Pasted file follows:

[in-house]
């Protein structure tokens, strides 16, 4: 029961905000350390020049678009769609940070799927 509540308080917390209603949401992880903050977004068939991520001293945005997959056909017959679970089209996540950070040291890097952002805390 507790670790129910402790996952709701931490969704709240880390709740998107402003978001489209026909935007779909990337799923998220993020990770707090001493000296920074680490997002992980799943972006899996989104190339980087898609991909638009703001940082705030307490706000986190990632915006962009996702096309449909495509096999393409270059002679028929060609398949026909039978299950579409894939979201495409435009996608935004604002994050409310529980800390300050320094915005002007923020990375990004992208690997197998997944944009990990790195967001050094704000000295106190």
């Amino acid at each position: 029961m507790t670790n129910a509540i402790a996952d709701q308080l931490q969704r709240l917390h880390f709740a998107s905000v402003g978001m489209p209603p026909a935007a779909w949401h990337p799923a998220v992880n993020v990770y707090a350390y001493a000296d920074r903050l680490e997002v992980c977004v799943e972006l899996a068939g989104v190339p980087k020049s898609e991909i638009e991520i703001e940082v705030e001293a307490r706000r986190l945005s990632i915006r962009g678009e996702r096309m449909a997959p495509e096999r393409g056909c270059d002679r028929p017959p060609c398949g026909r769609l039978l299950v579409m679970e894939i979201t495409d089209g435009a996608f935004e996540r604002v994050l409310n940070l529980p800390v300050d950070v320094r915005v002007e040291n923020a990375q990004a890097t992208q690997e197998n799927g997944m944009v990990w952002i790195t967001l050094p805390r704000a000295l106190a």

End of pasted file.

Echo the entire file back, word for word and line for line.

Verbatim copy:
[in-house]
């Protein structure tokens, strides 16, 4: 029961905000350390020049678009769609940070799927 509540308080917390209603949401992880903050977004068939991520001293945005997959056909017959679970089209996540950070040291890097952002805390 507790670790129910402790996952709701931490969704709240880390709740998107402003978001489209026909935007779909990337799923998220993020990770707090001493000296920074680490997002992980799943972006899996989104190339980087898609991909638009703001940082705030307490706000986190990632915006962009996702096309449909495509096999393409270059002679028929060609398949026909039978299950579409894939979201495409435009996608935004604002994050409310529980800390300050320094915005002007923020990375990004992208690997197998997944944009990990790195967001050094704000000295106190």
């Amino acid at each position: 029961m507790t670790n129910a509540i402790a996952d709701q308080l931490q969704r709240l917390h880390f709740a998107s905000v402003g978001m489209p209603p026909a935007a779909w949401h990337p799923a998220v992880n993020v990770y707090a350390y001493a000296d920074r903050l680490e997002v992980c977004v799943e972006l899996a068939g989104v190339p980087k020049s898609e991909i638009e991520i703001e940082v705030e001293a307490r706000r986190l945005s990632i915006r962009g678009e996702r096309m449909a997959p495509e096999r393409g056909c270059d002679r028929p017959p060609c398949g026909r769609l039978l299950v579409m679970e894939i979201t495409d089209g435009a996608f935004e996540r604002v994050l409310n940070l529980p800390v300050d950070v320094r915005v002007e040291n923020a990375q990004a890097t992208q690997e197998n799927g997944m944009v990990w952002i790195t967001l050094p805390r704000a000295l106190a």